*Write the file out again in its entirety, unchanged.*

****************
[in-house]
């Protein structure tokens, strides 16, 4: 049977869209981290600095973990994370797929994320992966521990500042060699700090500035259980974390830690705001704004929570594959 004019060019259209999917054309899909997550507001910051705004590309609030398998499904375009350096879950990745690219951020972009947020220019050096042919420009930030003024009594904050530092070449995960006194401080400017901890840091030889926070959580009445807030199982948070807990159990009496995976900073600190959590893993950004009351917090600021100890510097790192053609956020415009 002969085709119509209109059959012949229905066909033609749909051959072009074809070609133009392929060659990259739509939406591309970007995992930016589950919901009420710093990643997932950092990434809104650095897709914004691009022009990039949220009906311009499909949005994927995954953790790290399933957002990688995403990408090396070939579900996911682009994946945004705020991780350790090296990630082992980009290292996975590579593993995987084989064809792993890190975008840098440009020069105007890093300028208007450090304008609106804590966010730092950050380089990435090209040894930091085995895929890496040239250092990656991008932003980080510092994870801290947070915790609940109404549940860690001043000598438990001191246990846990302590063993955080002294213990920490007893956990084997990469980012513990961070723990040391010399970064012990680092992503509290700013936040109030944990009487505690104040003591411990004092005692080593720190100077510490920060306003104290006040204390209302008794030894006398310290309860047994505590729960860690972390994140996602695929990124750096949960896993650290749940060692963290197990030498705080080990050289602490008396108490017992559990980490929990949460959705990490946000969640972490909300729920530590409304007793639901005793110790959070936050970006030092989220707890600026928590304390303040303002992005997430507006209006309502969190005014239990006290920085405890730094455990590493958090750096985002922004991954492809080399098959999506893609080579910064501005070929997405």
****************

[in-house]
């Protein structure tokens, strides 16, 4: 049977869209981290600095973990994370797929994320992966521990500042060699700090500035259980974390830690705001704004929570594959 004019060019259209999917054309899909997550507001910051705004590309609030398998499904375009350096879950990745690219951020972009947020220019050096042919420009930030003024009594904050530092070449995960006194401080400017901890840091030889926070959580009445807030199982948070807990159990009496995976900073600190959590893993950004009351917090600021100890510097790192053609956020415009 002969085709119509209109059959012949229905066909033609749909051959072009074809070609133009392929060659990259739509939406591309970007995992930016589950919901009420710093990643997932950092990434809104650095897709914004691009022009990039949220009906311009499909949005994927995954953790790290399933957002990688995403990408090396070939579900996911682009994946945004705020991780350790090296990630082992980009290292996975590579593993995987084989064809792993890190975008840098440009020069105007890093300028208007450090304008609106804590966010730092950050380089990435090209040894930091085995895929890496040239250092990656991008932003980080510092994870801290947070915790609940109404549940860690001043000598438990001191246990846990302590063993955080002294213990920490007893956990084997990469980012513990961070723990040391010399970064012990680092992503509290700013936040109030944990009487505690104040003591411990004092005692080593720190100077510490920060306003104290006040204390209302008794030894006398310290309860047994505590729960860690972390994140996602695929990124750096949960896993650290749940060692963290197990030498705080080990050289602490008396108490017992559990980490929990949460959705990490946000969640972490909300729920530590409304007793639901005793110790959070936050970006030092989220707890600026928590304390303040303002992005997430507006209006309502969190005014239990006290920085405890730094455990590493958090750096985002922004991954492809080399098959999506893609080579910064501005070929997405």